It's not "fun" by any means, but I've come to enjoy seeing the "regular" cyclists, walkers, and runners on the Metropark path. Seeing the seasons change so up close and personal from winter to spring, and then summer to fall has been really interesting. Marathon training has allowed me to run on trails I'd never used before, listen to hours upon hours of podcasts, and see some interesting people, animals, and things along the way.
Things I will not miss about marathon training: knee pain, having to turn down drinks and certain foods the day before a long run, looking at the same old scenery for mile after mile, having to spend calories on GU and Gatorade, having to wear a hydration belt while running, and using races as "training runs" for a bigger race.
My last long run today was eight miles. Eight miles is a relief to run after the 18- and 20-milers! But today, while I was running, I thought about the first time I ran eight miles. I'm sure I've probably written about this before, but eight miles was a huge milestone run for me.
I was following a 15K training program that was 10 weeks long. I wasn't training for a race, but I was a beginner and wanted to build up my mileage. On week nine, I was scheduled for an eight-mile run. It was an extremely hot day in August, and I had to run in the heat of the afternoon (the only time I could get away). I couldn't believe just how HOT it was, and I wanted to quit so badly.
I was really struggling, and just wasn't sure if I would make it. I didn't carry water with me, and I felt like I was really overheated. At mile 7.5, I had to pass by my house (where I would circle the block and arrive back home at the 8-mile mark). My vision was blurry, I could barely put one foot in front of the other, and I was actually worried about my health--so I quit. I only had a half-mile to go, but I know I made the right decision.
A week later, I was visiting my brother in Minnesota. He said that there was a nice trail along the Mississippi River where I could run, and I decided to run my eight-miler there. The weather was nice (still hot, but it was morning and not horribly hot--and it was along the river, which had a breeze).
I just wasn't feeling it that day.
Maybe it was the traveling, and vacation-mood I was in, but I ran about six miles before calling it quits. Attempt #2 was another fail. I was getting frustrated, and starting to think that I would never be able to run eight miles.
When I got home from my brother's, I went to the store and bought a piece of carrot cake. I had been craving carrot cake with cream cheese frosting for MONTHS. I put it in my refrigerator, and told myself that when I ran eight miles, I could eat it. That got me motivated ;)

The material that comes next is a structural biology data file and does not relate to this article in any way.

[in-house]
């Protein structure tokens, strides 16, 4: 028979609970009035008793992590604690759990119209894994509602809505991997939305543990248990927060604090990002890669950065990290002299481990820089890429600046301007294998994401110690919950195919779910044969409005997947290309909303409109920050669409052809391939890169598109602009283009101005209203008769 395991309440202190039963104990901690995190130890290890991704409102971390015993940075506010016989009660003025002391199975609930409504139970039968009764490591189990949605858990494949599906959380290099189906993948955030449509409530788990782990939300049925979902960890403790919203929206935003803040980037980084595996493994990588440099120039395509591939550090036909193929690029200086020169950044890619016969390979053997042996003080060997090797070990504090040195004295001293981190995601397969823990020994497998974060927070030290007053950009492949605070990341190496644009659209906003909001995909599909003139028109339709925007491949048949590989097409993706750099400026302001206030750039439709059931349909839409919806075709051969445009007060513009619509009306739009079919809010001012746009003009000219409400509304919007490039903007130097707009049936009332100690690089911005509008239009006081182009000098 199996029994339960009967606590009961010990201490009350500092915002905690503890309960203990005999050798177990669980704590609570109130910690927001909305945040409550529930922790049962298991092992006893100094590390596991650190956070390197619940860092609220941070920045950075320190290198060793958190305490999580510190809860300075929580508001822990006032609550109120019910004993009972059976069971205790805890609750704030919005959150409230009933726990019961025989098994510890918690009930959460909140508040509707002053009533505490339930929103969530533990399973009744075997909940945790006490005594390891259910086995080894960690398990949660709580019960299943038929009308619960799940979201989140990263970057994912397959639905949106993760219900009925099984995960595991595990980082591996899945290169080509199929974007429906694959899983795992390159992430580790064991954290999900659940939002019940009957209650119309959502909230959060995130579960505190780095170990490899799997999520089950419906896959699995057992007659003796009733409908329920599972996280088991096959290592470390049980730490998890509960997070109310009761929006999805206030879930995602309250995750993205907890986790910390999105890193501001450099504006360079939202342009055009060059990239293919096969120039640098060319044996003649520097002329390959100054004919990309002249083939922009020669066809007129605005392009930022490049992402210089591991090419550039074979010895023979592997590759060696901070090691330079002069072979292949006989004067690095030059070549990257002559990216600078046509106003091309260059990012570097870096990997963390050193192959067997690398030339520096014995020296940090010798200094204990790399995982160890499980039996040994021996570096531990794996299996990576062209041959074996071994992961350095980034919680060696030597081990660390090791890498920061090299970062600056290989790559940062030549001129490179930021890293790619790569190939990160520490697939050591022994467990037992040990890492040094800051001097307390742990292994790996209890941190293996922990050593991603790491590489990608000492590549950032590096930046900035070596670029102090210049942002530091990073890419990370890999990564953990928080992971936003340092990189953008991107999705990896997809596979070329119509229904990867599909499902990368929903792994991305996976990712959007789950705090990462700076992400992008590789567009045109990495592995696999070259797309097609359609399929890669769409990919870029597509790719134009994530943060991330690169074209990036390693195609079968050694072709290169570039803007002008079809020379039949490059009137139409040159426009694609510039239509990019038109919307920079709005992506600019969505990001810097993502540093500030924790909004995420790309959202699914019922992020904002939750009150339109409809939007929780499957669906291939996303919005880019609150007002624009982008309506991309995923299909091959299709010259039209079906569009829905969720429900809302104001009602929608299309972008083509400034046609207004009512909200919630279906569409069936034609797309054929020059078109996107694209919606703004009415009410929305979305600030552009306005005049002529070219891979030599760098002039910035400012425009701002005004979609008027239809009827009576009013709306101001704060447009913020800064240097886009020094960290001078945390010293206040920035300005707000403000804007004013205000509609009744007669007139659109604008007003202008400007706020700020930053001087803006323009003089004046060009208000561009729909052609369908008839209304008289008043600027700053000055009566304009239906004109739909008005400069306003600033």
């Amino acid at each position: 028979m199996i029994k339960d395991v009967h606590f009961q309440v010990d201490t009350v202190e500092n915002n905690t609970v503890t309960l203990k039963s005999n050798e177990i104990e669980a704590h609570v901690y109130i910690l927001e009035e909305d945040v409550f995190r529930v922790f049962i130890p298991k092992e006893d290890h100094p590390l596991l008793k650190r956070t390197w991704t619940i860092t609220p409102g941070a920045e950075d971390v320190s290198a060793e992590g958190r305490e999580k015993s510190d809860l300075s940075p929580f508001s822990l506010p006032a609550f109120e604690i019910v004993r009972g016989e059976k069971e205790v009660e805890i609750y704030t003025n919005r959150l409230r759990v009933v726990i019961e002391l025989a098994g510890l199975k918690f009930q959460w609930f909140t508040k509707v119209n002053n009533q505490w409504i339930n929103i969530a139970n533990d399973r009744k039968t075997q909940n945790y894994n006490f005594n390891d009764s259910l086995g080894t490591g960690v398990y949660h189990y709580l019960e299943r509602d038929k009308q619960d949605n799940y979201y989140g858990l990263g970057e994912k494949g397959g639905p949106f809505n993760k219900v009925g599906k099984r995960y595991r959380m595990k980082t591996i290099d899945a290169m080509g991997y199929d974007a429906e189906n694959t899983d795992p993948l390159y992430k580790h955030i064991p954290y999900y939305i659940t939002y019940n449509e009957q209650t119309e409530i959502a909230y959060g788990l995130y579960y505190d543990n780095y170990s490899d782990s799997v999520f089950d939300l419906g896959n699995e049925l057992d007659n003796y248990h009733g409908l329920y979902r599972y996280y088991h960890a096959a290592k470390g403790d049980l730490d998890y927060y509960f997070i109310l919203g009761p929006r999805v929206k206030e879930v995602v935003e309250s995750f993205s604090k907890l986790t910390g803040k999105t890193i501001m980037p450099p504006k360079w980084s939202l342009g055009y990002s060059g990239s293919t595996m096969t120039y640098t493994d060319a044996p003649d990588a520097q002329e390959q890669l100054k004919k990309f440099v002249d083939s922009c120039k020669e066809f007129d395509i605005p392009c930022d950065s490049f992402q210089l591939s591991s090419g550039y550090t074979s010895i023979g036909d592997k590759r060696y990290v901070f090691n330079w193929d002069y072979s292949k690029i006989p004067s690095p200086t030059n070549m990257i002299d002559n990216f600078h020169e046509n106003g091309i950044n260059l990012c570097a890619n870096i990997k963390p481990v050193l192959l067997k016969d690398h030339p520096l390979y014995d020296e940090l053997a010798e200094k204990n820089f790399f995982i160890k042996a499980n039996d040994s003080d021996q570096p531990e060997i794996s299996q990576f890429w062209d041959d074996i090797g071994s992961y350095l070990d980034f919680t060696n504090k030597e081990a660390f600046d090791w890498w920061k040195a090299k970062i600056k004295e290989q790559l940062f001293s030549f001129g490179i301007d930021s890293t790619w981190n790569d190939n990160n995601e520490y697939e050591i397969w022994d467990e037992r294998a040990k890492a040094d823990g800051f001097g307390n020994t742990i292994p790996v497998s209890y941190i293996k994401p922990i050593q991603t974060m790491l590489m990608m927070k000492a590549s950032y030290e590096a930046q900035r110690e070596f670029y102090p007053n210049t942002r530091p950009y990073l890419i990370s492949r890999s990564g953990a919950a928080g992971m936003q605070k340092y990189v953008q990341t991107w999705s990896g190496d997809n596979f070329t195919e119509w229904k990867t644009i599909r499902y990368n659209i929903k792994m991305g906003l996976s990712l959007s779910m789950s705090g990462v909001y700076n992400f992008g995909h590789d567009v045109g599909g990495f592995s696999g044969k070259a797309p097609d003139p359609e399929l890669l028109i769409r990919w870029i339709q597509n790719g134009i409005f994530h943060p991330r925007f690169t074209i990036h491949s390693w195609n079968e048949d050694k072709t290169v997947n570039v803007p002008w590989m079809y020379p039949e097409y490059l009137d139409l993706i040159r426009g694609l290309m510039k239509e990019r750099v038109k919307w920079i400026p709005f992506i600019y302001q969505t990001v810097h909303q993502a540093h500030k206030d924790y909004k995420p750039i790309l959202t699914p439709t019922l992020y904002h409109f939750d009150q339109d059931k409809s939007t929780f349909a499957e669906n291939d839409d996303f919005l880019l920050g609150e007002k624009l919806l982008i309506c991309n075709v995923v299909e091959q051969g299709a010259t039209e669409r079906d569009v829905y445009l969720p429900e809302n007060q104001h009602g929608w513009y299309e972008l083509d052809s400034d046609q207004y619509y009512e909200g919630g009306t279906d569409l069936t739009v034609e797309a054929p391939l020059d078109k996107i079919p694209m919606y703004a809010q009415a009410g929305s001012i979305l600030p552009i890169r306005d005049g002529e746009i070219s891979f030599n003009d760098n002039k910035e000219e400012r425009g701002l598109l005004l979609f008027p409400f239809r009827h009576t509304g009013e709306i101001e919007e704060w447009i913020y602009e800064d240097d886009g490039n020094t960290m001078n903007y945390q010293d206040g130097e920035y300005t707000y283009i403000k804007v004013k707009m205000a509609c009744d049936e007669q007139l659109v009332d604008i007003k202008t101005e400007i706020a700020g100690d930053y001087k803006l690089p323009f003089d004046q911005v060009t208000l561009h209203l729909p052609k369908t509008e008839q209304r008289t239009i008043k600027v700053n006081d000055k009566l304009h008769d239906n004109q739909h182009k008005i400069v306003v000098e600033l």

I went to bed at 9:00 that night, to rest well so that I could wake up early the next morning (before it got too hot outside). I was determined to run those eight miles!
Third time was a charm.
|August 2010, my first 8-miler|
|After my first 8-miler|
I kind of miss being a "beginner" runner, because everything was so new. Every distance was new, I was bettering my pace with almost every run, and I had no idea how far it was from my house to the main road, or the mail box, or around my block. I remember when a 12:00/mi pace was my goal, and when I reached that, a 10:00/mi pace seemed unattainable, yet I reached that goal, too.
After my marathon, I'd like to go back to the basics, and start fresh. I can't wait to have an "easy 3 miles" on the schedule, and a long run that doesn't get into the double digits. I want to run hard and fast, just to see where my body stands now. I've been running long and slow since January!! When I do runs on the treadmill, it will be nice to be done after watching a half-hour sitcom, instead of a full-length movie ;)
A week from Sunday, all of this training will come to a head when I run the Detroit Free Press Marathon. And then I am declaring myself a "beginner" again--and I'm so looking forward to it!
I hope this post doesn't sound whiny, because that's not my intention. I'm just trying to describe how marathon training coming to an end is bittersweet, and how this marathon is almost like closing a chapter of my life. I've come so far as a runner the past couple of years, and today's run really helped me to absorb all of it.
I've become the stereotype that I used to hate--the "results not typical" person who lost 100+ pounds and is now running marathons. BAHAHA, I never would have foreseen this.